Friends is a ’90s comedy that has retained its popularity over the years. Some fans of the show recently noticed a costume detail that seemingly no one had noticed before. In the episode called “The One with the Tea Leaves,” Ross wears a t-shirt featuring two hands with their index fingers linked together.

What looks at first just like an interesting design, or perhaps a brand logo, actually has a much deeper meaning. The hand gesture is actually how you say “friends” in sign language – a nod to the name of the show.

‘The Crown’

Claire Foy as the Queen in a blue frilly dress, and Jodi Balfour as Jackie Kennedy in an elegant blue gown.

Claire Foy as Queen Elizabeth and Jodi Balfour as Jackie Kennedy in The Crown. (Photo Credit: Yaut/ Netflix/ MovieStillsDB)

The popular royal period drama, The Crownuses intricately complex costumes throughout all of the seasons. These costumes are used as a way to express further details and feelings of the characters who wear them.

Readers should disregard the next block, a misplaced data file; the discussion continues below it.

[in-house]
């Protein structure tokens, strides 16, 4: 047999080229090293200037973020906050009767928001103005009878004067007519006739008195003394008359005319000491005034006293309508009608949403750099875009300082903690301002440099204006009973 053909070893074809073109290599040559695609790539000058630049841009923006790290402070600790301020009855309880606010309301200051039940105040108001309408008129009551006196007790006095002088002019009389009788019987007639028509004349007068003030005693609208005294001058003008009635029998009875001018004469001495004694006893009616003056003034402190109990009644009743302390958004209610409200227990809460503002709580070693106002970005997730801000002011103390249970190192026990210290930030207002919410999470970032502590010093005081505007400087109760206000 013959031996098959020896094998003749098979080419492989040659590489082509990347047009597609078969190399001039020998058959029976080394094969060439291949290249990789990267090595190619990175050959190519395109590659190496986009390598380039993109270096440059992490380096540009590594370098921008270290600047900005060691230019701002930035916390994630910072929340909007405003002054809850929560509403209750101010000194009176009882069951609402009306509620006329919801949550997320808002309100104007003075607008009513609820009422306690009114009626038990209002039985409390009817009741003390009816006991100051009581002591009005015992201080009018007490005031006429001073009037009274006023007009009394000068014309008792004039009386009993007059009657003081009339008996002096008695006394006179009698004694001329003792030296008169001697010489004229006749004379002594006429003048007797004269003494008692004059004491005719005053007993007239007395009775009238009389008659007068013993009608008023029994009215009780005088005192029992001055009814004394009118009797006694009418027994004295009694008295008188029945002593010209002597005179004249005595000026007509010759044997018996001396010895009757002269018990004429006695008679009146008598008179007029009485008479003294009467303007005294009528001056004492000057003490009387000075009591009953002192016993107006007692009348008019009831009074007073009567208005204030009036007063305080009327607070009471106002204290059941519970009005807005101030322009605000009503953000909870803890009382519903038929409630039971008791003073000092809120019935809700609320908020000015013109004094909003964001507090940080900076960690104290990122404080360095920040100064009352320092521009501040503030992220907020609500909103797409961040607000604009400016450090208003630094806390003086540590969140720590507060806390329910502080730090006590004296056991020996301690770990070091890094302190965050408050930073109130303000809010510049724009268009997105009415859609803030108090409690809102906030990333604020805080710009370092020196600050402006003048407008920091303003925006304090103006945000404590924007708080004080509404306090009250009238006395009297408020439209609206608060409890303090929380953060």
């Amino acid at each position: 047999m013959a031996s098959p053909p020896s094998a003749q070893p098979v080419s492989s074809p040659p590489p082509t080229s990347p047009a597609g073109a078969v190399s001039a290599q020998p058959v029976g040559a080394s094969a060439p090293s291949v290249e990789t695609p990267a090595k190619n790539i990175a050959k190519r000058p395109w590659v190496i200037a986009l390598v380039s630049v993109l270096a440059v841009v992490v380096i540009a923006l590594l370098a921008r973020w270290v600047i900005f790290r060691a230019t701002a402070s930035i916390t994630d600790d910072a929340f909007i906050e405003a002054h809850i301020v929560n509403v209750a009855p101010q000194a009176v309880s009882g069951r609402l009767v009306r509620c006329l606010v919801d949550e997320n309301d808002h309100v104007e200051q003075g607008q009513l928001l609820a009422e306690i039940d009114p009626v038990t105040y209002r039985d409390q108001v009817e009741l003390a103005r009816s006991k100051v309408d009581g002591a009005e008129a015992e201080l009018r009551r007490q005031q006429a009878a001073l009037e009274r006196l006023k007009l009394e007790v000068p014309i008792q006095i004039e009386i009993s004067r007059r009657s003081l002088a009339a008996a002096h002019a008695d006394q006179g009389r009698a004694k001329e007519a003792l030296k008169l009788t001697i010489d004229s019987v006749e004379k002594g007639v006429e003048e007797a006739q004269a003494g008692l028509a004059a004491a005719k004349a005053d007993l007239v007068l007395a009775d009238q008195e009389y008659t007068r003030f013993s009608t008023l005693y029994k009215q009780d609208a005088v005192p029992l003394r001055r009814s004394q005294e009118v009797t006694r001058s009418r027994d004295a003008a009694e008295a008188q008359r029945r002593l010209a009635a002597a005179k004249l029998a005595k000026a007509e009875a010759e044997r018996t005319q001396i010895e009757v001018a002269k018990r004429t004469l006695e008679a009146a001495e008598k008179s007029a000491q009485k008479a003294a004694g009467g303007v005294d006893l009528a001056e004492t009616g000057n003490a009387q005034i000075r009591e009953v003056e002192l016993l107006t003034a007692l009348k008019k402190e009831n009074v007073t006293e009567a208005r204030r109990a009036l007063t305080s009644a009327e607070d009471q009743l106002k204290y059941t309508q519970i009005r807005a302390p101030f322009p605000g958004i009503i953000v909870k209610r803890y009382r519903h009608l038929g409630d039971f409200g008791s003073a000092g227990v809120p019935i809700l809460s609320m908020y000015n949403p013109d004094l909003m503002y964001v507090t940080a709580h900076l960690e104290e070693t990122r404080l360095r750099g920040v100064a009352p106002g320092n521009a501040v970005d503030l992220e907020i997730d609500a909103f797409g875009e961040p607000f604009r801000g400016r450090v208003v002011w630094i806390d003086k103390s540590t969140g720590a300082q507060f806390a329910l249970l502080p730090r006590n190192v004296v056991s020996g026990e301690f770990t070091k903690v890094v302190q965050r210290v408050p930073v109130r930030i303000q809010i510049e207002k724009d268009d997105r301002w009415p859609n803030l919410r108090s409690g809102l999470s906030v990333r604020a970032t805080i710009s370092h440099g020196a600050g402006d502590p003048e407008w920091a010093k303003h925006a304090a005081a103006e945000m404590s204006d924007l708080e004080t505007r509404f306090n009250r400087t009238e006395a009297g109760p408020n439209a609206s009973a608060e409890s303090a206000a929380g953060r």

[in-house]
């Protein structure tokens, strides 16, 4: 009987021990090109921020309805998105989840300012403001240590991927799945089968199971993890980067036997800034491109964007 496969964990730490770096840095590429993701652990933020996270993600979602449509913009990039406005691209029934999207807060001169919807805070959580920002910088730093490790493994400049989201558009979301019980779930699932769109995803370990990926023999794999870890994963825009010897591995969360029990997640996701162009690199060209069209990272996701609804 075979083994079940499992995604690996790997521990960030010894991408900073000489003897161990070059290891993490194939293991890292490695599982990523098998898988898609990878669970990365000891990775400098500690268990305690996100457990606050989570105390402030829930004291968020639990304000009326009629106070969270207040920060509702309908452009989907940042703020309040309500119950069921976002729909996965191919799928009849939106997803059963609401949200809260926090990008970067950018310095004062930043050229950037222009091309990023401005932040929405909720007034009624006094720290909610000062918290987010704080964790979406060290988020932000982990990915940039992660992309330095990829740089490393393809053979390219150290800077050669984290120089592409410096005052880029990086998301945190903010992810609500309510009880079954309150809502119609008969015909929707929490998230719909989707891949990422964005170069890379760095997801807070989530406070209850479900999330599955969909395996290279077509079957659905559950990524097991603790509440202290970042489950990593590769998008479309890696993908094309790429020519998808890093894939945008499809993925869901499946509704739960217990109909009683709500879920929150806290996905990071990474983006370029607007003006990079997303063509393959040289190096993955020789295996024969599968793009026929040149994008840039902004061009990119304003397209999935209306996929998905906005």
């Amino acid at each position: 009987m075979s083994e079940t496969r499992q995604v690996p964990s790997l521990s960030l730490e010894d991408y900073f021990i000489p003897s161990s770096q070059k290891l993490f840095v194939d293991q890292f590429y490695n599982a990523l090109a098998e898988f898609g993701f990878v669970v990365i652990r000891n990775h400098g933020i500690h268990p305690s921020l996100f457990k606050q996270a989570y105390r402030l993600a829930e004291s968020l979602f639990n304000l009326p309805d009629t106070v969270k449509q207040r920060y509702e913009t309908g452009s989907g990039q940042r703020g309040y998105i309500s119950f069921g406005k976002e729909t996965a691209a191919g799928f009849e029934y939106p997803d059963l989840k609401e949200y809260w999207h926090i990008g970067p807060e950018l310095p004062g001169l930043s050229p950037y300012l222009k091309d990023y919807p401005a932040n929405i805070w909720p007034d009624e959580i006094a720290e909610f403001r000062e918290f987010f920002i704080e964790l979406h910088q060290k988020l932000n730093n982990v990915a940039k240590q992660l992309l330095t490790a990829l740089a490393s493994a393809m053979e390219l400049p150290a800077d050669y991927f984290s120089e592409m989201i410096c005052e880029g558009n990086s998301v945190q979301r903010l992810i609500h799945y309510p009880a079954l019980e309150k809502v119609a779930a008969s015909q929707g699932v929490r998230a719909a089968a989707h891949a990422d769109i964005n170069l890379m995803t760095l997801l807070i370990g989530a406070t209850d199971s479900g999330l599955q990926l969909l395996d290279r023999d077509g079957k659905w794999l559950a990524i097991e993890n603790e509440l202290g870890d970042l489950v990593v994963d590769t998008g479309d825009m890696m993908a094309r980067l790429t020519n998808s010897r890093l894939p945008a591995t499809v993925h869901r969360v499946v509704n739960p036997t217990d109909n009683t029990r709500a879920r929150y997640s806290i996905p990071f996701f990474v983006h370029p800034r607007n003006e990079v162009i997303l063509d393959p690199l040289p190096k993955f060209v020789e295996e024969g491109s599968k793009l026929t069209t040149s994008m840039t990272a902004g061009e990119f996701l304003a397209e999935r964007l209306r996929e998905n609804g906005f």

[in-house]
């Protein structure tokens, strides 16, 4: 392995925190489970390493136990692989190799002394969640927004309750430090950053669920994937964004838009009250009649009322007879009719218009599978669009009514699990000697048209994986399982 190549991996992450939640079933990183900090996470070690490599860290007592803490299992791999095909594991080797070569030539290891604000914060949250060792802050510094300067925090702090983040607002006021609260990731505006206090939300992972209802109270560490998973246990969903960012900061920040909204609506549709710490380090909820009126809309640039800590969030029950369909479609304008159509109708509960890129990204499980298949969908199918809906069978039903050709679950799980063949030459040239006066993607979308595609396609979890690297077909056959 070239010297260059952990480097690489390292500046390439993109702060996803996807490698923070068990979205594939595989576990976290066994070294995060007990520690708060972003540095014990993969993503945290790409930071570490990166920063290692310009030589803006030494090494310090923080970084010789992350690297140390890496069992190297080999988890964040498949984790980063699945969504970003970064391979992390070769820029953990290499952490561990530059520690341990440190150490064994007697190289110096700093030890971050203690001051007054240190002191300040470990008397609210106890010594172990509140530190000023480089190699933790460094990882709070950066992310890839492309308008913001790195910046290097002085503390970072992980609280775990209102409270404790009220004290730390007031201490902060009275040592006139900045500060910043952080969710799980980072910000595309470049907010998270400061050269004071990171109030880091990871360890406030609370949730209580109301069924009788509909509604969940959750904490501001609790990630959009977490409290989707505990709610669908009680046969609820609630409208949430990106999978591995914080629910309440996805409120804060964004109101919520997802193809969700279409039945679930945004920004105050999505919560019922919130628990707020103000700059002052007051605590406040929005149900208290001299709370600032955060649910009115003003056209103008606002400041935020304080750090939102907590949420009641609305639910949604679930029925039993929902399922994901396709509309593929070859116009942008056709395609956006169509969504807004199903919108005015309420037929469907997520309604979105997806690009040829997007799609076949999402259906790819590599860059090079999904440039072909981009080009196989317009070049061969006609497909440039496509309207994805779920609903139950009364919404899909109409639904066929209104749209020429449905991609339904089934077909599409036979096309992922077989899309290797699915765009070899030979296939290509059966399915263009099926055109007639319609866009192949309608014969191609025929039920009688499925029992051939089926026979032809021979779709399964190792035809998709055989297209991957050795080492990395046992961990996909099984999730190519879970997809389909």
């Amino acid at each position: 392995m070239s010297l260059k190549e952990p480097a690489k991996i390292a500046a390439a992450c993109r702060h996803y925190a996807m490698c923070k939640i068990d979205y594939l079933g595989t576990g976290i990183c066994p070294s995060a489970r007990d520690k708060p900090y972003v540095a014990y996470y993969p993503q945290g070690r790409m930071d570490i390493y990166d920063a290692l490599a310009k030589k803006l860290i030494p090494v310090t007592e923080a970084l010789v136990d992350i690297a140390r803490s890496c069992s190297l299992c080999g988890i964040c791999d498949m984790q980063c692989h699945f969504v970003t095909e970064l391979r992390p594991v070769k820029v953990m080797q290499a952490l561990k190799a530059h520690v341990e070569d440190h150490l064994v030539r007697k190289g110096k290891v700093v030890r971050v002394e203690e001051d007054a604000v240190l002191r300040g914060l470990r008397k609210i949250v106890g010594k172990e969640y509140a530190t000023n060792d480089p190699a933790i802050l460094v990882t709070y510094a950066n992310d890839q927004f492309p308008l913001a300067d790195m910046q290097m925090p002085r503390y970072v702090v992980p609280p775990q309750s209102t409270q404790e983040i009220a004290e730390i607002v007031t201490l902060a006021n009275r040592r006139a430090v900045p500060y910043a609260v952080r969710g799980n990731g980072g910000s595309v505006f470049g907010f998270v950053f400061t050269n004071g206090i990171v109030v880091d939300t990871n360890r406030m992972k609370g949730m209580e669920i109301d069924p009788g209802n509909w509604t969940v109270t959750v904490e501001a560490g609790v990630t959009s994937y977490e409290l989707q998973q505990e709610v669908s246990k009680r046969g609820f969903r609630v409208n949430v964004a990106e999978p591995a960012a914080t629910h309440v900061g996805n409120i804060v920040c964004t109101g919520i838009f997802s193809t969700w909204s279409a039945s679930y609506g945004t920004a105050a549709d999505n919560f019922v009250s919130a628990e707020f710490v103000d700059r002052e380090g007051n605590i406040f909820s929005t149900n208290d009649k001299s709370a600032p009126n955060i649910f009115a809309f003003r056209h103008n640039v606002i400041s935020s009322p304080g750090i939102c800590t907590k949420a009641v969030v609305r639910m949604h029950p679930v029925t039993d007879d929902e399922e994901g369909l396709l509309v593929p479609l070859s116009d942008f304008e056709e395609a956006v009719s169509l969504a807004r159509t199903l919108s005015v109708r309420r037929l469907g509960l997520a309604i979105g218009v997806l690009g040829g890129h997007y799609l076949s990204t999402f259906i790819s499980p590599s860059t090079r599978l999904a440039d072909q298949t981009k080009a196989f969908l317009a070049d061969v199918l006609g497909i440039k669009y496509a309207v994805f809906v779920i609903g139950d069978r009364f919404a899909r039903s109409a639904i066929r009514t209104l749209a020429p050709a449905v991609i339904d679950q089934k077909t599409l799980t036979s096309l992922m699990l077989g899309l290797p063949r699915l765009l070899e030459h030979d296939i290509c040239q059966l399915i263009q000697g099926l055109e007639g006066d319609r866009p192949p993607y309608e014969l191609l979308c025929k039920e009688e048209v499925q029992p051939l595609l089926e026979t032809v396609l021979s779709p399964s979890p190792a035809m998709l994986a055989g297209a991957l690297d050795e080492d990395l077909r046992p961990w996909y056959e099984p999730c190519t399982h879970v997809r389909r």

The second season shows the meeting of Queen Elizabeth II and the First Lady of the United States, Jackie Kennedy. The costumes in the show are replicas of the real outfits that they wore, but they also represent more than that. The dresses symbolize the contrast between their public personas, with Kennedy in a sleek, modern gown and the queen in a more old-fashioned tulle dress.

‘That ’70s Show’

Debra Jo Rupp as Kitty Forman in the living room surrounded by many of the cast while wearing a read blouse and floral skirt.

Debra Jo Rupp as Kitty Forman in the series finale for That ’70s Show wearing the same outfit as in the series premiere. (Photo Credit: MoviePics1001/ The Carsey-Werner Company/ MovieStillsDB)

The iconic sitcom That ’70s Show is another that added some great costume details. It was Kitty Forman, mother of the main character Eric Forman, and all-around mother to the group, whose outfit in the series finale was embellished with a special detail.

In the series premiere, Kitty hosts a party wearing a red blouse and a floral skirt. Eight seasons later in the finale, she hosts a New Year’s Eve party and wears the exact same blouse and shirt, bringing the show around full circle.